As the trigger does not operate an electrical switch, as in the case in other paintball markers, but senses the movement of the trigger by means of a sensor, moving parts are reduced which makes the marker more reliable than other paintball markers.
The use of a magnet and adjustable screw in order to set the amount of force required to actuate the trigger is an improvement over other paintball markers where the trigger operating force can only be varied by replacing a trigger return spring.
The LED display provides improved viewing in low light conditions over the LCD displays used on other paintball markers. Mounting the display at the rear of the grip frame allows the user to view the display without having to move the paintball marker from its shooting position. This is an improvement over the other paintball markers where displays are mounted on either the side of the marker or the side of the grip frame.
Electrical elements form parts of an electronic circuit which is advantageously battery powered. The battery used to power the electronic circuit makes electrical contact with the related circuit board by means of leaf spring contacts. This is an improvement over other paintball markers which use battery straps on flying leads as these leads often break with use. Longevity for the original marker is increased by providing a means to upgrade rather than replace the marker.
The novel features which are characteristic of the present invention are set forth in the appended claims. However, the invention's preferred embodiments, together with further objects and attendant advantages, will be best understood by reference to the following detailed description taken in connection with the accompanying drawings in which:
The trigger 29 can be operated by either one or two fingers, the trigger guard 30 being large enough to accommodate two fingered operation. At the rear of the grip frame three recessed holes 9, 10 and 11 provide access to three tactile pushbuttons 12, 13, 14 mounted on the electronic circuit board 24. This recessing prevents accidental operation of the pushbuttons. Also at the rear of the grip frame, below the pushbutton holes 9, 10 and 11 is a transparent window 15 through which can be viewed a multi-character, alphanumeric LED (light emitting diode) display 16. A slider type switch 17 is located towards the rear of the frame 21 and is used to switch the electrical supply to the electronic circuit board 24. Channels 18 are cut into the grip frame for the purpose of routing interconnecting cables.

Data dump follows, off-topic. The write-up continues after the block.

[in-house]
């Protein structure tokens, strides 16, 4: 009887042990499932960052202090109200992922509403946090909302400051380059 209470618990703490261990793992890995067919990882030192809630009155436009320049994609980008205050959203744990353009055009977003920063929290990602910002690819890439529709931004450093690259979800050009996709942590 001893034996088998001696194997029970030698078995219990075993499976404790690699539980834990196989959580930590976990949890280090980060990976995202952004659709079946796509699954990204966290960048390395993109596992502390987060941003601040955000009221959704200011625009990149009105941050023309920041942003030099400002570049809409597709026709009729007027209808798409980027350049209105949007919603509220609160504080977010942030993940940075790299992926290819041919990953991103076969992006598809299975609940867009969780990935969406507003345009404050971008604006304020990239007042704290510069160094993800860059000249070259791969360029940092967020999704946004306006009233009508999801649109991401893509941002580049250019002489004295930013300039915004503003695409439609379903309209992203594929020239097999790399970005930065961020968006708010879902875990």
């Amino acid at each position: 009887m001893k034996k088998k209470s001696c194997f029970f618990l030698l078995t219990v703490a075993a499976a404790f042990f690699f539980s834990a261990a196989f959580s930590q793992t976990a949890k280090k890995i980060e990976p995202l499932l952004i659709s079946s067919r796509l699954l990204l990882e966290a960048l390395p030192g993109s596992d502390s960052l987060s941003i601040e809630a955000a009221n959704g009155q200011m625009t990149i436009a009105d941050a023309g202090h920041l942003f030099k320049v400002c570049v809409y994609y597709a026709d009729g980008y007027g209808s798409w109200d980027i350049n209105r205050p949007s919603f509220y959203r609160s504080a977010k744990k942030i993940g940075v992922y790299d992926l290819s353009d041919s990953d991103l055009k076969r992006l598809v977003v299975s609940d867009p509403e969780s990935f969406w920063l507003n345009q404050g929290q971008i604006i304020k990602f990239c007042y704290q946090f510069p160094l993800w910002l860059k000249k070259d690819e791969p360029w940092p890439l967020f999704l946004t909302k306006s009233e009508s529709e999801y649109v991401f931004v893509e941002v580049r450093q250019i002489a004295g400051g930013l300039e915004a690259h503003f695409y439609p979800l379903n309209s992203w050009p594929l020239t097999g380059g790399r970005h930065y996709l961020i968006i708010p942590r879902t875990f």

The electronics on the electronic circuit board 24 comprise a microprocessor 50 which operates to control the functions of the paintball marker under the control of a number of control parameters which are stored in the microprocessor 50 and which may be modified through the pushbuttons 12, 13 and 14. The operation of the paintball marker will now be described with additional reference to
The microprocessor 50 de-energises the cocking solenoid valve 36 which returns the bolt 44 to its rest position, closing the aperture and pushing the paintball 45 further into the breech 2 a as shown in
As mentioned above, the way in which the marker operates is defined by number of control parameters which are stored within the microprocessor 50. The user can modify these control parameters by means of the pushbuttons 12, 13, 14 and the LED display 16. Each control parameter is accessed through a series of menus and
In the exemplary menu of
The Cycle menu 62 provides five selectable options in addition to the back option. They are the sear solenoid on time, cocking solenoid on delay, cocking solenoid on time 1, which have already been referred to earlier in the description of the operation of the sear and cocking solenoids 26 and 36, and cocking solenoid on time 2 and sear solenoid on delay which relate to an operating mode where the breech sensor is switched off. The Display menu 63 enables the brightness level of the display 16 to be altered to suit personal requirements.
It will be appreciated that the above embodiment has been described by way of example only and that many variations are possible without departing from the scope of the invention. For example, the paintball marker may be operated in other modes than those described.